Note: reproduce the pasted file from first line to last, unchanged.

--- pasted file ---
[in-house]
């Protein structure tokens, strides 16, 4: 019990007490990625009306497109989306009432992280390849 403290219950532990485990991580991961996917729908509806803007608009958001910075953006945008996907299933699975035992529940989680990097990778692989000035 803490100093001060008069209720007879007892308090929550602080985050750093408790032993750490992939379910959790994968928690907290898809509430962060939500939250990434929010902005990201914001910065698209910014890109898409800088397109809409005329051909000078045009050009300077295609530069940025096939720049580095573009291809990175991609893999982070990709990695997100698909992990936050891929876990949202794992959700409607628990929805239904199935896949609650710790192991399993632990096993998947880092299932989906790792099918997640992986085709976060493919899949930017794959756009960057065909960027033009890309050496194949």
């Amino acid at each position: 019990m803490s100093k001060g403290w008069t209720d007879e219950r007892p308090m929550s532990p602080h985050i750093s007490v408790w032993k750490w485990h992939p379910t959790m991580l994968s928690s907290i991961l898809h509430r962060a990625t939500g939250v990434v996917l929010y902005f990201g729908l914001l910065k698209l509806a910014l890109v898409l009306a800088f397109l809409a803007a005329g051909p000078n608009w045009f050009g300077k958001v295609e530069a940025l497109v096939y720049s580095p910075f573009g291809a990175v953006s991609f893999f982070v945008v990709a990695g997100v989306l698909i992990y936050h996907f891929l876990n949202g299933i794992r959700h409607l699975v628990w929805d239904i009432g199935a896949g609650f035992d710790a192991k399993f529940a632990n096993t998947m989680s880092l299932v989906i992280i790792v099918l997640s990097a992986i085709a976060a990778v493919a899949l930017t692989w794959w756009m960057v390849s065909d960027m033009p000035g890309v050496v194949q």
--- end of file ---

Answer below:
[in-house]
């Protein structure tokens, strides 16, 4: 019990007490990625009306497109989306009432992280390849 403290219950532990485990991580991961996917729908509806803007608009958001910075953006945008996907299933699975035992529940989680990097990778692989000035 803490100093001060008069209720007879007892308090929550602080985050750093408790032993750490992939379910959790994968928690907290898809509430962060939500939250990434929010902005990201914001910065698209910014890109898409800088397109809409005329051909000078045009050009300077295609530069940025096939720049580095573009291809990175991609893999982070990709990695997100698909992990936050891929876990949202794992959700409607628990929805239904199935896949609650710790192991399993632990096993998947880092299932989906790792099918997640992986085709976060493919899949930017794959756009960057065909960027033009890309050496194949």
């Amino acid at each position: 019990m803490s100093k001060g403290w008069t209720d007879e219950r007892p308090m929550s532990p602080h985050i750093s007490v408790w032993k750490w485990h992939p379910t959790m991580l994968s928690s907290i991961l898809h509430r962060a990625t939500g939250v990434v996917l929010y902005f990201g729908l914001l910065k698209l509806a910014l890109v898409l009306a800088f397109l809409a803007a005329g051909p000078n608009w045009f050009g300077k958001v295609e530069a940025l497109v096939y720049s580095p910075f573009g291809a990175v953006s991609f893999f982070v945008v990709a990695g997100v989306l698909i992990y936050h996907f891929l876990n949202g299933i794992r959700h409607l699975v628990w929805d239904i009432g199935a896949g609650f035992d710790a192991k399993f529940a632990n096993t998947m989680s880092l299932v989906i992280i790792v099918l997640s990097a992986i085709a976060a990778v493919a899949l930017t692989w794959w756009m960057v390849s065909d960027m033009p000035g890309v050496v194949q």